Digital health invariably is a convergence of biotech and information technology, where much of the innovation occurs within small startups or academia. “A lot of the innovative ideas could be at the inception stage. In that case, we may fund further research or mentor the startups to achieve proof of concept data, and that’s where the relationship begins,” he says. To mitigate the ever-present risk, MedImmune may provide seed money to validate a product, followed by additional funding to interrogate the technology within MedImmune’s systems. “What’s important, for us and our partners, is to have an end goal in mind and to structure the relationship to align mutual interests.

The culture differences between the fast-paced IT industry and the heavily regulated life sciences industry can lead to frustrations among partners if those differences aren’t anticipated. The IT industry, for example, is known for rapid development and fixing bugs after commercialization, while life sciences have extremely long development cycles, with milestones that require regulatory engagement.

To overcome those differences, “we embrace this convergence and work hard to manage expectations throughout the relationship cycle,” Khrimian says. “Convergence between technology and drug development is here to stay. The companies that embrace it head-on will be ahead of the competition.”

To bridge the cultural gap, MedImmune leverages its strong leadership and operational excellence to deliver positive outcomes. They understand that human health is at stake and that quality and good science are always a primary metric. Therefore, they can build trials that meet patients’ expectations as well as those of the partners. “One of the goals is to transition to a ‘quick decision’ scenario—to pilot a product or technology to get to a ‘yes’ or ‘no’ decision quickly.”

Feed innovation

In the year 2000, MedImmune did pioneering work to extend the half-life of antibodies. That culture of innovation is still strong today.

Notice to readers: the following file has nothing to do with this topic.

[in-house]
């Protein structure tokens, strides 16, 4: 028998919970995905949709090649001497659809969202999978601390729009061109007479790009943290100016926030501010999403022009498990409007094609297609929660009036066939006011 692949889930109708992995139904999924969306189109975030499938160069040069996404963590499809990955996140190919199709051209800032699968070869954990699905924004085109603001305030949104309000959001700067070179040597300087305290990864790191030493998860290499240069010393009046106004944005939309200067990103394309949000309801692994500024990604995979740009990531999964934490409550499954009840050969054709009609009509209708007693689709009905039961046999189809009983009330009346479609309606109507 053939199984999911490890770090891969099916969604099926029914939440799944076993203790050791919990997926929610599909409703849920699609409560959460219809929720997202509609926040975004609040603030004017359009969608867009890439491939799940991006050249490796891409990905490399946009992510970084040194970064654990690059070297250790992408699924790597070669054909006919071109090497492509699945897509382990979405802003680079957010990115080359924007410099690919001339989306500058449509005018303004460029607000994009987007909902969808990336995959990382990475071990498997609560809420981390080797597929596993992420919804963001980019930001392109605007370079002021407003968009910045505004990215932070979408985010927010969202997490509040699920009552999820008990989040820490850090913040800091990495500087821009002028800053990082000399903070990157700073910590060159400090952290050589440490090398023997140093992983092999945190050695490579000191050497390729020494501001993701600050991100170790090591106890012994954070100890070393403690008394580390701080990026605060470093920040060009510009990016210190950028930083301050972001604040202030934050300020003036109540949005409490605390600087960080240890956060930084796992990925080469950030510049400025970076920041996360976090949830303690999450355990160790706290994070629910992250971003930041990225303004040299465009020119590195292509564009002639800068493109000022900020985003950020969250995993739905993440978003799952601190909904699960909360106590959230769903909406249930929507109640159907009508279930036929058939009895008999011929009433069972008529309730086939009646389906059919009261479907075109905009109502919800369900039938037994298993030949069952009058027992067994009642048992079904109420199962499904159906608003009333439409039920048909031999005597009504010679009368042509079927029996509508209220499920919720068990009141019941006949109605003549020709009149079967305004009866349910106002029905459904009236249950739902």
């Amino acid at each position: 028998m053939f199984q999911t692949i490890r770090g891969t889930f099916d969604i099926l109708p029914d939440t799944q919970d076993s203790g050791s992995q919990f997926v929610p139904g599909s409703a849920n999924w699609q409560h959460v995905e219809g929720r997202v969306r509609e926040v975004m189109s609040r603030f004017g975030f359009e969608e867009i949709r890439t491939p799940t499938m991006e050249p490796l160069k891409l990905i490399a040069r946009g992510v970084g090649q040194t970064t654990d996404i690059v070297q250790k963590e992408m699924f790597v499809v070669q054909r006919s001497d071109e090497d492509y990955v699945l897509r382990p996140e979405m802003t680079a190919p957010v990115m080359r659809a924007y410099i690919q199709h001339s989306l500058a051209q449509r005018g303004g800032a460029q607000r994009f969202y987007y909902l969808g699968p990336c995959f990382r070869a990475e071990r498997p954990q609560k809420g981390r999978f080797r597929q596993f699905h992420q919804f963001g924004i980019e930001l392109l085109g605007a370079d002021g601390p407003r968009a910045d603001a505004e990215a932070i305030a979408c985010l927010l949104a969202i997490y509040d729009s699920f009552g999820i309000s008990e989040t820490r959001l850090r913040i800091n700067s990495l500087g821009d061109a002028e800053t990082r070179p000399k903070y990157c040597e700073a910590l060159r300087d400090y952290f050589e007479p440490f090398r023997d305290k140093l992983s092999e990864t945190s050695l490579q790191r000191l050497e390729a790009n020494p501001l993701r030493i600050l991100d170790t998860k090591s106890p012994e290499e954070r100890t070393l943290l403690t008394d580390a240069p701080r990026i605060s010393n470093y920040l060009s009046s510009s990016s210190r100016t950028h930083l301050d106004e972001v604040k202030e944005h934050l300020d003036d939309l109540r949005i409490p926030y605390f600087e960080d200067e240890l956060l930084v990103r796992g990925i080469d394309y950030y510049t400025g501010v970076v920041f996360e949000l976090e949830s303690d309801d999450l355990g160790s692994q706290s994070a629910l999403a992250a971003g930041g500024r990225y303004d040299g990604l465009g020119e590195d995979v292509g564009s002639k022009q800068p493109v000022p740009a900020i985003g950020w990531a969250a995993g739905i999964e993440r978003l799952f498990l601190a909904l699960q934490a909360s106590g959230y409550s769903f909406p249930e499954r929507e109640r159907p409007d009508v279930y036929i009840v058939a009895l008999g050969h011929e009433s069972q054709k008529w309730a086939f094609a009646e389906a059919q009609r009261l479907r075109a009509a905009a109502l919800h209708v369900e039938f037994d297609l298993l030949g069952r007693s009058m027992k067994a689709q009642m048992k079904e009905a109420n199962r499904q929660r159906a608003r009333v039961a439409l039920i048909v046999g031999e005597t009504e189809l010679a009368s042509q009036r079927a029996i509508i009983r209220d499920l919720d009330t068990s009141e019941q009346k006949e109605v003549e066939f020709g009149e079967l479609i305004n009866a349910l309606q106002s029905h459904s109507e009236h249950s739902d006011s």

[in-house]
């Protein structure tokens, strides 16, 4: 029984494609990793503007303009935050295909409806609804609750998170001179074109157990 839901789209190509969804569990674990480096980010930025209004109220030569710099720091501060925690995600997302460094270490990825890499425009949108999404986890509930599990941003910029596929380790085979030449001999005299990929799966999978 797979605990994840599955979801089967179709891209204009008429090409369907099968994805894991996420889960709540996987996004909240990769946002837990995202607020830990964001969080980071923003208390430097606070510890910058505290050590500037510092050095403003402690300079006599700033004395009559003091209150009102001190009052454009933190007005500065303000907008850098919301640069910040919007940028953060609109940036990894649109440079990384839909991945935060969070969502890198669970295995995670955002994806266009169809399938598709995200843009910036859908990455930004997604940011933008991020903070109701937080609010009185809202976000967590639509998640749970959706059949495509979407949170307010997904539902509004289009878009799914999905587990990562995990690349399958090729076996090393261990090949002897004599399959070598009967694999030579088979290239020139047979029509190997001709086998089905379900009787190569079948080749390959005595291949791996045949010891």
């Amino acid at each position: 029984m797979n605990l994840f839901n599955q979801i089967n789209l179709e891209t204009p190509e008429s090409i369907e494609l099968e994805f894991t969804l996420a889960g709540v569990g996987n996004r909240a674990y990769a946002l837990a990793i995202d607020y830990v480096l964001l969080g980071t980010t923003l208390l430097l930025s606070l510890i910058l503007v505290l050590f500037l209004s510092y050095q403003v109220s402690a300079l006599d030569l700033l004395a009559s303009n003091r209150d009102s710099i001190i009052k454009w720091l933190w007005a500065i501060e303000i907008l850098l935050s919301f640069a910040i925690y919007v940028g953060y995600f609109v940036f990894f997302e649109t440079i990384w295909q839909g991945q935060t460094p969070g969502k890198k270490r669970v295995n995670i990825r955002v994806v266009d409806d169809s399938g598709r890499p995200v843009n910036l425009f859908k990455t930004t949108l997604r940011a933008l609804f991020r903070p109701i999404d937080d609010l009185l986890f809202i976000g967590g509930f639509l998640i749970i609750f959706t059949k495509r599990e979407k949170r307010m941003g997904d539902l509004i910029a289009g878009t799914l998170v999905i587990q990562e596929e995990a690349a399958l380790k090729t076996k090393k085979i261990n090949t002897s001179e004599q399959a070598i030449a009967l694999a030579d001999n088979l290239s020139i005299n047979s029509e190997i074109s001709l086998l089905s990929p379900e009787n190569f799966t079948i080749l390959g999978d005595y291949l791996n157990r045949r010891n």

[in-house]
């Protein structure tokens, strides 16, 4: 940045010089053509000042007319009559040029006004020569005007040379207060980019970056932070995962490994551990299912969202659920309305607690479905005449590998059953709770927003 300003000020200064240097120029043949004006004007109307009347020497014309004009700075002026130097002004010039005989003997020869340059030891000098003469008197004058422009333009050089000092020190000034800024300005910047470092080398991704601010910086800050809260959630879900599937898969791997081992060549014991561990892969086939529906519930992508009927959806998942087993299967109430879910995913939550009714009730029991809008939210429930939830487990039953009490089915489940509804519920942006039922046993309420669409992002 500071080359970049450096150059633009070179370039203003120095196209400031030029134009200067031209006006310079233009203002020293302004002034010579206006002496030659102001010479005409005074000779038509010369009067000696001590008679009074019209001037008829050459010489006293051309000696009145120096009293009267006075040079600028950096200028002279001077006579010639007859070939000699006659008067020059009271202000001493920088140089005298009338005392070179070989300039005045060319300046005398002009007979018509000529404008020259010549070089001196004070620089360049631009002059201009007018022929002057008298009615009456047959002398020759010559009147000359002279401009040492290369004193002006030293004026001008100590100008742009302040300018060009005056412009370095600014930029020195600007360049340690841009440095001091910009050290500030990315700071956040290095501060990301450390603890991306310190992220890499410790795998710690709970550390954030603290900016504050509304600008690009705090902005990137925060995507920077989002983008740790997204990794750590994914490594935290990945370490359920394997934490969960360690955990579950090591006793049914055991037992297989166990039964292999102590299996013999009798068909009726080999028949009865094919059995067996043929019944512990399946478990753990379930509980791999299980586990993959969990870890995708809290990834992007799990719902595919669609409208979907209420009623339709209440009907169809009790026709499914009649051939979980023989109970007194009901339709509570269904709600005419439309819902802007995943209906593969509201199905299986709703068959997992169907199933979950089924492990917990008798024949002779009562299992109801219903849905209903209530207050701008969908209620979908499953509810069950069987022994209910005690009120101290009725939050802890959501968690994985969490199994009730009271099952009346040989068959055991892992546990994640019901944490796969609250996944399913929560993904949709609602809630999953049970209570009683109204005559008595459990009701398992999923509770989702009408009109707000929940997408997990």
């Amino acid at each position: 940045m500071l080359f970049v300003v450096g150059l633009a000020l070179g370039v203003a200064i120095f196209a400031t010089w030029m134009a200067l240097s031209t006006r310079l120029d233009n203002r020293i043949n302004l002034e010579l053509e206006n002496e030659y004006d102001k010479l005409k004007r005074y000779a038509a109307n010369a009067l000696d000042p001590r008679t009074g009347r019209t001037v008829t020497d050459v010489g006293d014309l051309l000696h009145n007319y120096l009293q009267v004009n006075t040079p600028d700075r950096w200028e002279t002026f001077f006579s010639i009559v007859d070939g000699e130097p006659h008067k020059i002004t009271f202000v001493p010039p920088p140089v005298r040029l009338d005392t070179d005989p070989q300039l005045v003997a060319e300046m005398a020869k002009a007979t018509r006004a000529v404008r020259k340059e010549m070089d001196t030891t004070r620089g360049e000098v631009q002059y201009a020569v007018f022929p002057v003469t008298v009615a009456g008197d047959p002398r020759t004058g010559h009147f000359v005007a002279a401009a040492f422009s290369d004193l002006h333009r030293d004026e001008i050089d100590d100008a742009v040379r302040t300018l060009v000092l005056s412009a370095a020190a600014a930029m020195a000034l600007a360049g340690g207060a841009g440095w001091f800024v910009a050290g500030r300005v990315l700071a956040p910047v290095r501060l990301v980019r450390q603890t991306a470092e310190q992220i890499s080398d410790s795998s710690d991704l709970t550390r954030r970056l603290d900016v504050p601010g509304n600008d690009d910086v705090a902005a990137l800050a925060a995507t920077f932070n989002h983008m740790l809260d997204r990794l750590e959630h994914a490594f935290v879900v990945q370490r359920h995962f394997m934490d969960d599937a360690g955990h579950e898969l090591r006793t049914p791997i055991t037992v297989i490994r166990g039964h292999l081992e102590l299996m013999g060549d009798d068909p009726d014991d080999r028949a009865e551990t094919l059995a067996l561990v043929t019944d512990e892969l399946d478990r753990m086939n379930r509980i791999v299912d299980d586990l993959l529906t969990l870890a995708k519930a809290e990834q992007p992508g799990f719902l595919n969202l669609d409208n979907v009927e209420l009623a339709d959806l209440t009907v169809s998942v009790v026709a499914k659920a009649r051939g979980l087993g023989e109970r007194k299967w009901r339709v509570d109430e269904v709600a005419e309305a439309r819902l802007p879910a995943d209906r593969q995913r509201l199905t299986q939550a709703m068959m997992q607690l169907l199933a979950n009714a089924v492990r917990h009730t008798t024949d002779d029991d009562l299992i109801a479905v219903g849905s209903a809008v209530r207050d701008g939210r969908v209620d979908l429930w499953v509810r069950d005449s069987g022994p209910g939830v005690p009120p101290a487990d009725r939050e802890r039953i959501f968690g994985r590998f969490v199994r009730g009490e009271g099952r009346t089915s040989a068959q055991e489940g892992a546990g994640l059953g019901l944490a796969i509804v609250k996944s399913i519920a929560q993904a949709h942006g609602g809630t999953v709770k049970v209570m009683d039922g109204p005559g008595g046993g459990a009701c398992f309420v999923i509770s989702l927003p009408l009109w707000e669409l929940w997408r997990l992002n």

The InVivo Express Biologics focus is a recent example. This initiative emphasizes MedImmune’s commitment to deliver life changing therapies, such as gene and cell therapies, which require partnerships.

The culture required to take different approaches to innovate starts at the top. “The head of MedImmune looks to push the boundaries of science. That trickles down to all level of  research and development, as well as all support functions,” Khrimian says. “Innovation doesn’t happen overnight. You have to consistently emphasize and communicate it internally, and effectively challenge your main assets, which is our people. An entrepreneurial mindset encourages people to embrace challenges, and that’s has been at the core of MedImmune values from early days, and we bring that spirit to all our partnerships.

Supporting the local life sciences communities where MedImmune has presence is one of the ways it fosters industry innovation and collaboration. The BioHealth Capital Region Forum (originally called the Maryland Biotech Forum) and Translational Sciences Forum in California, of which MedImmune is a key supporter, are good examples. Taking a leadership role helps drive innovation toward common goals, making the entire industry more vibrant while focusing on science and patients.

Industry involvement is crucial for internal innovation, too, Khrimian says. “We try to attend the major conferences and shows, like Biotech Showcase and Digital Medicine & Medtech Showcase (January 8–10 in San Francisco). The companies there are breaking new ground, and I really want to know who those companies are and bring them into our organization.”